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Walt Whitman

Walt Whitman.

We publish the following Review of Leaves of Grass by WALT WHITMAN, of which a new edition has just been issued, not because we accept it as a just critical estimate of that book, but because it is written with very marked ability, and embodies the opinions of a very competent and accomplished writer. He regards WALT WHITMAN as distinctively and transcendently the representative Poe of America-as holding to American literature the same relation as HOMER holds to Greek literature, DANTE to Italian, and SHAKESPEARE to English. Without denying the justice of this claim, certainly without questioning the sincerity and earnestness with which it is pressed by critics of eminence and ability, we may certainly be pardoned for saying that the study we have given to these writings, not profound nor complete, we admit, has not disclosed to us the grounds on which it can be vindicated and sustained. We do certainly recognize in some of WHITMAN'S poems, especially in those written since and upon the war, and notably in that noble, almost unrivalled hymn on the funeral procession of LINCOLN, beginning "When lilacs last in the door-yard bloomed," some of the loftiest and most beautifully majestic strains ever sounded by human meditation. Perhaps these may and should give character to the whole, as it is the right of the artist to be judged by his best; but we have not yet come to believe that even these poems, grand as they are, justify the great claims put forth on their author's behalf. Nor can we fail to note that while he sometimes thus soars aloft in the very highest regions of thought and song, WALT WHITMAN often also wallows exultingly in unredeemed and irredeemable indecency and filth. His code of nature and of genius may justify him in thinking and feeling, and perhaps in writing, upon this level, but he has no right to expect that other men and women shall keep him company in so doing. Until the social circle, the dinner table and the fireside are deemed fitting theatres for every topic and for every set for which the sanction of Nature can be invoked, this volume cannot be accepted as fit for the audience which it seeks and claims. With this partial protest, we submit the able and interesting review of our contributor.


There is a touch of comedy in the fact that, despite the roar of angry criticism which has met its former successive stages and appearances, another and a much fuller growth of this hardy volume has just made its appearance, challenging a notice at our hands, in addition to the two extensive ones given in past years in these columns.

It is certain that in this new edition the plan and theory of the author appear more distinctly and to greater advantage than before. The equal certainty of the great merits of the book, whatever its demerits may be, and the nobility of the writer's intentions and object, joined with his well-known career during the war, would seem to require of journalism not only respect, but the more favorable forms of interpretation; and this the writer can give, out of a long and hearty accretion of good-will toward the poem and its author, derived from repeated and deliberate scrutiny of both, extending through several years.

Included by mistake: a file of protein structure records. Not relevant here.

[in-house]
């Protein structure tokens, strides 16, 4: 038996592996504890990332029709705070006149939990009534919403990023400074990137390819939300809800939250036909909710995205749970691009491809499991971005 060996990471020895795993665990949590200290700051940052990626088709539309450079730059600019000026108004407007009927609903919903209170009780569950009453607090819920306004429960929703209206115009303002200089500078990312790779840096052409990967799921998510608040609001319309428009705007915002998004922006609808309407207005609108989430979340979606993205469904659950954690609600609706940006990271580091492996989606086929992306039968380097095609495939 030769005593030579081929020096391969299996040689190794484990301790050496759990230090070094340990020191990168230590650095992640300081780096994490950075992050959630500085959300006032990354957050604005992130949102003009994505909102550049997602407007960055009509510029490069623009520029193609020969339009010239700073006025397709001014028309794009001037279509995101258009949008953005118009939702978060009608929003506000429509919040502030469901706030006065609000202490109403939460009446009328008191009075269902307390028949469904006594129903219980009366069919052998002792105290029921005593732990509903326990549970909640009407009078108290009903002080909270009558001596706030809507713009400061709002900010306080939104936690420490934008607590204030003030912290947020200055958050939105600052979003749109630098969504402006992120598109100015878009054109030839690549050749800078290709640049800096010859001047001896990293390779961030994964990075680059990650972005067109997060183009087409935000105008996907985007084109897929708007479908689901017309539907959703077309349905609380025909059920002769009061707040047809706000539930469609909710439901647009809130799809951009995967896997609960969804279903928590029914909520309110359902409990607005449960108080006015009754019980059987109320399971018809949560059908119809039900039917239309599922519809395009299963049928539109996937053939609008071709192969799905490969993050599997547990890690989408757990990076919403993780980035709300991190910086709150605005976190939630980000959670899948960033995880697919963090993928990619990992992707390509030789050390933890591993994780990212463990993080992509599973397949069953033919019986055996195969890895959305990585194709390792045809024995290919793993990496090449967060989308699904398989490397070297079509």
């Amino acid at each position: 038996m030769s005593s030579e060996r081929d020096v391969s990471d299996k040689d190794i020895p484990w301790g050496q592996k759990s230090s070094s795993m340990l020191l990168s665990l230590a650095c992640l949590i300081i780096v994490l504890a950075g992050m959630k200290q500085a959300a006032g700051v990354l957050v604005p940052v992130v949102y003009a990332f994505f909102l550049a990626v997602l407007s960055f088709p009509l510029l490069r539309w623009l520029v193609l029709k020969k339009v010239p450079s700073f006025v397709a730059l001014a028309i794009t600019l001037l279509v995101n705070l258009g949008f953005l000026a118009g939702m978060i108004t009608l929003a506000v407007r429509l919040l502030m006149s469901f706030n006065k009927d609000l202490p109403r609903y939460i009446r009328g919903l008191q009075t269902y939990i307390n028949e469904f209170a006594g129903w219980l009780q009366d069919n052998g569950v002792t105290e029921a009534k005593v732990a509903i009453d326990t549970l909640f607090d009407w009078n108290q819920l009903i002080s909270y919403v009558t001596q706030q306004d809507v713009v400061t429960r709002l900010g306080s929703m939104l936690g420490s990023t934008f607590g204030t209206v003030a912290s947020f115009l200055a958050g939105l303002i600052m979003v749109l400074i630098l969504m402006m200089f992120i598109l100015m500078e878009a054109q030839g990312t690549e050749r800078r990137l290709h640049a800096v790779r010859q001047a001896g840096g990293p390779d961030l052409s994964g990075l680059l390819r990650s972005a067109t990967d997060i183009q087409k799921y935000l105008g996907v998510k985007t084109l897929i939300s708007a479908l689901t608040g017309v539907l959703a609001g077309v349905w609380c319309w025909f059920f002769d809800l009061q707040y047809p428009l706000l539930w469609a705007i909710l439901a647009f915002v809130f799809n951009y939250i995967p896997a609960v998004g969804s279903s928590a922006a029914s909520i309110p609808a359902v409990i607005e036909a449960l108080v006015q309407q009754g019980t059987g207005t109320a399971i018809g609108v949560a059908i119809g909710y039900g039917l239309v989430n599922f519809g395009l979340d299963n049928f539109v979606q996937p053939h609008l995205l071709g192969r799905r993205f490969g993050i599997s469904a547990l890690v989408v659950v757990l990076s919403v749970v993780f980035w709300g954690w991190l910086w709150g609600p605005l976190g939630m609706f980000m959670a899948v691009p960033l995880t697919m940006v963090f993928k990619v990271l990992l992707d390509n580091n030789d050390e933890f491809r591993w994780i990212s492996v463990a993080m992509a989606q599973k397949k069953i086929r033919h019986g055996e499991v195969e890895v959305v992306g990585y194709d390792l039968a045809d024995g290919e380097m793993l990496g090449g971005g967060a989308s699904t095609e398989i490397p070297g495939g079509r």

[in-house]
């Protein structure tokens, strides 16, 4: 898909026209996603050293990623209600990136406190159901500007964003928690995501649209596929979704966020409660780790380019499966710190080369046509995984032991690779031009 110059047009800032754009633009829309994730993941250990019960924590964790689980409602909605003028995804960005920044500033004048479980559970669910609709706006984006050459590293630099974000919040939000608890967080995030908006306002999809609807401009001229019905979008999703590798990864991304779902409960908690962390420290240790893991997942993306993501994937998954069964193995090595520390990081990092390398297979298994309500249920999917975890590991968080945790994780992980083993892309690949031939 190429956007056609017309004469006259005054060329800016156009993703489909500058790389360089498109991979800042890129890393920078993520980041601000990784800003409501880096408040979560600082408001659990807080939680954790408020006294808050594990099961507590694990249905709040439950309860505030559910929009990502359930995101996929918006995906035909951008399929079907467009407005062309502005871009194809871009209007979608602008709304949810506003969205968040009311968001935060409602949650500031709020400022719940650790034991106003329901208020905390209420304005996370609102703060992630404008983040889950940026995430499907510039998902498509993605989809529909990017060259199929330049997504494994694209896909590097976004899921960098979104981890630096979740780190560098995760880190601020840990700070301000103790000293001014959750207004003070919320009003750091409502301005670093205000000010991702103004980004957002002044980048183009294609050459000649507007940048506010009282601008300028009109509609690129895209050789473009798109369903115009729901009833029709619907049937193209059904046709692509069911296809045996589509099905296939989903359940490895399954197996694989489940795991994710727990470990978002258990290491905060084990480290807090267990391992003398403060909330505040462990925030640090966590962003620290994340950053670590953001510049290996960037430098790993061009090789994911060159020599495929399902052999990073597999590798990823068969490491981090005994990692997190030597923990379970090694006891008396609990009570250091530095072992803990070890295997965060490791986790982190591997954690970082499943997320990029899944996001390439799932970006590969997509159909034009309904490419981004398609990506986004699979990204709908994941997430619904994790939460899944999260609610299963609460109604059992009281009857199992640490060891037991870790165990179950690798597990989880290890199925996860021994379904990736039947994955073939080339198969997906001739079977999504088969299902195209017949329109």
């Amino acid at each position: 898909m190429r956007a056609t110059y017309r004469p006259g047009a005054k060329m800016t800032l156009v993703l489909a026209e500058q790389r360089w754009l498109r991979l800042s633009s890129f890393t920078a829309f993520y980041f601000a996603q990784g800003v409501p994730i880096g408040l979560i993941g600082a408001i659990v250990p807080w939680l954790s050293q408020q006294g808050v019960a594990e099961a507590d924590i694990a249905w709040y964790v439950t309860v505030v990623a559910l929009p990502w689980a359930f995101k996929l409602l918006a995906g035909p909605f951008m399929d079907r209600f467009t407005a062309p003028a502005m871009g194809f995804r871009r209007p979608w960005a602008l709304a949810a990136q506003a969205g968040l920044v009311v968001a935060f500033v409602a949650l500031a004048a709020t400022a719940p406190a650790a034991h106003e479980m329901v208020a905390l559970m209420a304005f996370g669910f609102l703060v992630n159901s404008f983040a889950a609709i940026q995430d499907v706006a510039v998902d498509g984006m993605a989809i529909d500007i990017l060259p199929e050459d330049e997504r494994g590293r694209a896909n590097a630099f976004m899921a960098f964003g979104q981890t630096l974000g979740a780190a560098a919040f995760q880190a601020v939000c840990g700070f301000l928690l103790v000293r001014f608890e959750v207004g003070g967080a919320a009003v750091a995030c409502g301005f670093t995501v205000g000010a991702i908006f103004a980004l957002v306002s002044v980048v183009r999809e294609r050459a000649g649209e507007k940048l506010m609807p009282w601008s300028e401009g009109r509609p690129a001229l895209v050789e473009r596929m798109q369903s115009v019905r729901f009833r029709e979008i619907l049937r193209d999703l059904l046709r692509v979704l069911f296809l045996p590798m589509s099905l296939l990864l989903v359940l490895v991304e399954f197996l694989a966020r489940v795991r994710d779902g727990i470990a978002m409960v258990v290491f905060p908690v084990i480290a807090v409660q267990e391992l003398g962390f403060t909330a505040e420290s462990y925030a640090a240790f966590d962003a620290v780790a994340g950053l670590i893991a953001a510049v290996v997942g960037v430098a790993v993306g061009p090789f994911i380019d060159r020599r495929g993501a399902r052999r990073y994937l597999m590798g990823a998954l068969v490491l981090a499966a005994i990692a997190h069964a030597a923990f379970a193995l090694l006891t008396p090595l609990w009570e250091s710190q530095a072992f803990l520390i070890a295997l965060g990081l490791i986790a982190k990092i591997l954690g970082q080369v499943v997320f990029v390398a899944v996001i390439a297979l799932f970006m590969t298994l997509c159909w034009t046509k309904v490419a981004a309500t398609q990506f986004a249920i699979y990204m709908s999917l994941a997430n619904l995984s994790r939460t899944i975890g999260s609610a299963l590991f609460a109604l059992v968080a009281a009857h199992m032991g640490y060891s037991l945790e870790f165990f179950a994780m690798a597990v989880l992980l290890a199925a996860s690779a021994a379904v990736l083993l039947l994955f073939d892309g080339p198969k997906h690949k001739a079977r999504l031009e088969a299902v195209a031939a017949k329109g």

The book is, perhaps, the most astounding one of the age. It has much to perplex, much to cause widely different opinions. During its existence of ten years, it has called forth in high quarters vehement denunciation and even disgust; and again, from quarters equally high, defence and advocacy yet more vehement. It has not been left to itself, at any rate, and cannot be. It is widely known at home and abroad. It is read and appreciated in London, in Paris, in Rome, and there is a quiet yet real stratum of attention, and even devotion, to it in American society, which, though it does not often crop out into print, is nevertheless potent.

We have not, of course, the slightest wish to defend or excuse in these columns, what may, and from certain points of view, what must appear as serious blots upon the author's performance, as they must upon the works of HOMER, of SHAKESPEARE, of DANTE and JUVENAL;1 but we think it would be idle to deny that this is the only book in our literature which aims at a distinctively national character and a high classic importance and performance; and leaving the discussion of blemishes to others, aware that we perceive at least in some measure the reason for them in the work, let ours bet the pleasanter task of offering a few comments in the spirit of appreciative exposition or interpretation, which, after all, is the spirit that best becomes a critic.